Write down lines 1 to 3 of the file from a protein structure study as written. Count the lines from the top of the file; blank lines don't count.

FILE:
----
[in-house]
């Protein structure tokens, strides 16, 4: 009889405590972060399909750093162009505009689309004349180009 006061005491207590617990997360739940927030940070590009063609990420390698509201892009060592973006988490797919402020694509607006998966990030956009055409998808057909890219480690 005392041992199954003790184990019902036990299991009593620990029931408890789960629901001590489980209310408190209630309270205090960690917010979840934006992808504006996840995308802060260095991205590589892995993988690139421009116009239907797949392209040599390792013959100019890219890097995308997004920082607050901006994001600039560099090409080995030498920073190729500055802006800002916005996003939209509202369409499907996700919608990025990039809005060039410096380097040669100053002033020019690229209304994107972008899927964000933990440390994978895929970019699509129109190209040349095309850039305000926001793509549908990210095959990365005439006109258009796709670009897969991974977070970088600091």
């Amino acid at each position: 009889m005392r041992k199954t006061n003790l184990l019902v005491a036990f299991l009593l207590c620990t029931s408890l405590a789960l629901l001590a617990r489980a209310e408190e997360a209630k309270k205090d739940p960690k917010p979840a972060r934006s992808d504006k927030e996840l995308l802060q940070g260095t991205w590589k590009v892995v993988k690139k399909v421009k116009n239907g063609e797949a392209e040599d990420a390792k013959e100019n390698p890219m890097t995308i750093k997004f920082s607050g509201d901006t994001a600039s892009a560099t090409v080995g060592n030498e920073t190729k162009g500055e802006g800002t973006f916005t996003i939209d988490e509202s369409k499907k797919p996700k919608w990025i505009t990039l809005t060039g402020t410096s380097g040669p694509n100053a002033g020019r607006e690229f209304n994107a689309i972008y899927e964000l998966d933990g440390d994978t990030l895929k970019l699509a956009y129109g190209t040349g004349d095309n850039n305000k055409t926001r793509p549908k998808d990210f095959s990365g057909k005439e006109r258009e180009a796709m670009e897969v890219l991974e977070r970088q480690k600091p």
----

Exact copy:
[in-house]
């Protein structure tokens, strides 16, 4: 009889405590972060399909750093162009505009689309004349180009 006061005491207590617990997360739940927030940070590009063609990420390698509201892009060592973006988490797919402020694509607006998966990030956009055409998808057909890219480690 005392041992199954003790184990019902036990299991009593620990029931408890789960629901001590489980209310408190209630309270205090960690917010979840934006992808504006996840995308802060260095991205590589892995993988690139421009116009239907797949392209040599390792013959100019890219890097995308997004920082607050901006994001600039560099090409080995030498920073190729500055802006800002916005996003939209509202369409499907996700919608990025990039809005060039410096380097040669100053002033020019690229209304994107972008899927964000933990440390994978895929970019699509129109190209040349095309850039305000926001793509549908990210095959990365005439006109258009796709670009897969991974977070970088600091």
């Amino acid at each position: 009889m005392r041992k199954t006061n003790l184990l019902v005491a036990f299991l009593l207590c620990t029931s408890l405590a789960l629901l001590a617990r489980a209310e408190e997360a209630k309270k205090d739940p960690k917010p979840a972060r934006s992808d504006k927030e996840l995308l802060q940070g260095t991205w590589k590009v892995v993988k690139k399909v421009k116009n239907g063609e797949a392209e040599d990420a390792k013959e100019n390698p890219m890097t995308i750093k997004f920082s607050g509201d901006t994001a600039s892009a560099t090409v080995g060592n030498e920073t190729k162009g500055e802006g800002t973006f916005t996003i939209d988490e509202s369409k499907k797919p996700k919608w990025i505009t990039l809005t060039g402020t410096s380097g040669p694509n100053a002033g020019r607006e690229f209304n994107a689309i972008y899927e964000l998966d933990g440390d994978t990030l895929k970019l699509a956009y129109g190209t040349g004349d095309n850039n305000k055409t926001r793509p549908k998808d990210f095959s990365g057909k005439e006109r258009e180009a796709m670009e897969v890219l991974e977070r970088q480690k600091p």